The HOA Loan

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survey found that nearly 62% of American households have less than $1000 in savings or no savings at all. Numbers like this make it difficult for special assessment to be successful and make the HOA loan option a bit more attractive. But what are you really getting into with an HOA loan?

Debt — an American Tradition

Most of us have a loan on our home, car or education. Let’s face it without a mortgage; many of us would not have the opportunity to buy a home. But many Americans borrow too much. The average American household with a credit card carries $15,762 in credit card debt alone.

Here’s the bad news; we human aren’t always responsible when it comes to debt. We borrow too much for things we don’t need — simply because we want it now. Board members must take careful consideration before taking on debt for their HOA.

A Symptom of a Bigger Problem

I hate to state the obvious but if your association is considering a loan the problem is bigger than a dilapidated roof or cracking asphalt. By the time most HOAs consider this option they’ve already figured out that they haven’t saved enough in reserves, or their insurance is insufficient.

Let’s face it, no HOA plans to take out a loan in 15 years to replace the siding on their buildings. For homeowners associations a loan is the solution for failure to plan and save. A loan for your HOA should be a bridge to cross a chasm to a better healthier association.

A Bridge to a Healthier HOA

But here you are with your failing infrastructure and you need some help. Well if you’re going to get a loan for your HOA, here are some important things to consider.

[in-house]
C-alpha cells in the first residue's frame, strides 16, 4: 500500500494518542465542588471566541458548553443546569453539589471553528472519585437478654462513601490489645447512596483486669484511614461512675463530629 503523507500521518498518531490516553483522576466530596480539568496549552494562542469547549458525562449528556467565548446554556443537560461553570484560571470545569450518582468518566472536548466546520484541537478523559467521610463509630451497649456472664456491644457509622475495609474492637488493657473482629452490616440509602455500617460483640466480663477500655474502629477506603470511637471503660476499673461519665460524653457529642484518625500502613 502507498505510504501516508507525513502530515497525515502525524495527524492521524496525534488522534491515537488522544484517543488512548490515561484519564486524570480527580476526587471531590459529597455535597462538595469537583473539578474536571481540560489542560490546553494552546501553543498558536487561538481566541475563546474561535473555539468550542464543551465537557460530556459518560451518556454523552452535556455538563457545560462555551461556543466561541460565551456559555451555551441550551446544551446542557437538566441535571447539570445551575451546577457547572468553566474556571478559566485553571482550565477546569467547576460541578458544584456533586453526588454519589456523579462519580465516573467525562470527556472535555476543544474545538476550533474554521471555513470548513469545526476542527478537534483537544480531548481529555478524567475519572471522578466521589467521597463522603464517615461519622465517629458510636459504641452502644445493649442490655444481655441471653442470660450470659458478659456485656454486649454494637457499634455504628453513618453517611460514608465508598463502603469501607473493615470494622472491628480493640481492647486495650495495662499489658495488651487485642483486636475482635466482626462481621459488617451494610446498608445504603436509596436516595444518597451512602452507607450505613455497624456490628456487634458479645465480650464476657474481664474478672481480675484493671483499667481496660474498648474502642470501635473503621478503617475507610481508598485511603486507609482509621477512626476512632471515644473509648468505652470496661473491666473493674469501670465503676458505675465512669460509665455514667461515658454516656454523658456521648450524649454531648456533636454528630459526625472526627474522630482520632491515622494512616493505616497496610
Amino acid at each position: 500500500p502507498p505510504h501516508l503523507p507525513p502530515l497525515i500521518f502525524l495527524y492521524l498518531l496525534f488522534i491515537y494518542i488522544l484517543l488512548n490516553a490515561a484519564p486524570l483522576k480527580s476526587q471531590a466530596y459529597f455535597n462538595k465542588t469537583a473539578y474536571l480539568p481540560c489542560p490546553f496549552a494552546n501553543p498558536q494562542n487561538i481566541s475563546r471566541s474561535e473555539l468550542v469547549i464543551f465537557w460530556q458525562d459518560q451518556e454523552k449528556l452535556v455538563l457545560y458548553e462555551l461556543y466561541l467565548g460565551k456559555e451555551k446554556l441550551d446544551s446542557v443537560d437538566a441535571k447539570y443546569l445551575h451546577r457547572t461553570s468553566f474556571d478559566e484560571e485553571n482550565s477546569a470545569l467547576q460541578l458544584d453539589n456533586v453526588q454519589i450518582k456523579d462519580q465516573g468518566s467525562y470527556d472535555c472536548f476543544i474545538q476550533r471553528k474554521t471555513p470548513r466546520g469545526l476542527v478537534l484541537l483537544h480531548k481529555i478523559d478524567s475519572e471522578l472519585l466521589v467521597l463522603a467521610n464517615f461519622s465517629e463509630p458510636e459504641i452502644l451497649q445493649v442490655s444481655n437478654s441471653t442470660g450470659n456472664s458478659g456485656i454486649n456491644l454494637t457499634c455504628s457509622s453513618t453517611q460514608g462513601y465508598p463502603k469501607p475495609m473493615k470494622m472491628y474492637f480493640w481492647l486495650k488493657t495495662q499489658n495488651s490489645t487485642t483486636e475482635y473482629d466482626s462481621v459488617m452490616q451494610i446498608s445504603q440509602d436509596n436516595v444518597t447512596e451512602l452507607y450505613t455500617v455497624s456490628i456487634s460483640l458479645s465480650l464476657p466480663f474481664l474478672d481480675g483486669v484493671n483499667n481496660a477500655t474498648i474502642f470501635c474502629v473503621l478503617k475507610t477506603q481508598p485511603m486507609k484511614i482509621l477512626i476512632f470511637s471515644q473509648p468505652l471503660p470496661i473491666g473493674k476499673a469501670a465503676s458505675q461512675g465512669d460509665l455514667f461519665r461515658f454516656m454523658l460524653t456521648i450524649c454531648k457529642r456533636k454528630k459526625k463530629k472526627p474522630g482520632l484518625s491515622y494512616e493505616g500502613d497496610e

1. A loan is not a solution to avoid a necessary dues increase. In fact, now that you have a loan your dues need to cover operations, reserved, and the new loan payment. Yes your dues are going to be higher than the HOA next door with the bigger pool and better landscaping — but that is the price you pay for having dues too low for too long.
  2. There may be side effects for homeowners. HOA debt can make it difficult for homes within the HOA to qualify for some mortgage or refinance options. This can make it harder to sell your home and may hurt the value of homes in your community.
  3. Spend wisely. One of the greatest concerns that homeowner have about the HOA loan is that the funds will be spent for unnecessary items or that the HOA will overpay. Assign a committee to help determine where the loan will be spent, get competitive bids and put it all in writing so future board members have the documentation.
  4. Work with a qualified bank that specializes in community associations. A good banker will help you understand the risks and make a plan so that the loan can be a bridge to a healthier HOA and not a bridge to nowhere.

A loan for your HOA is never ideal, but if you do it, make sure you’re going in with your eyes wide open, educate the homeowners on the risks and potential consequences, and take the necessary steps to get financially healthy so you never have to do it again.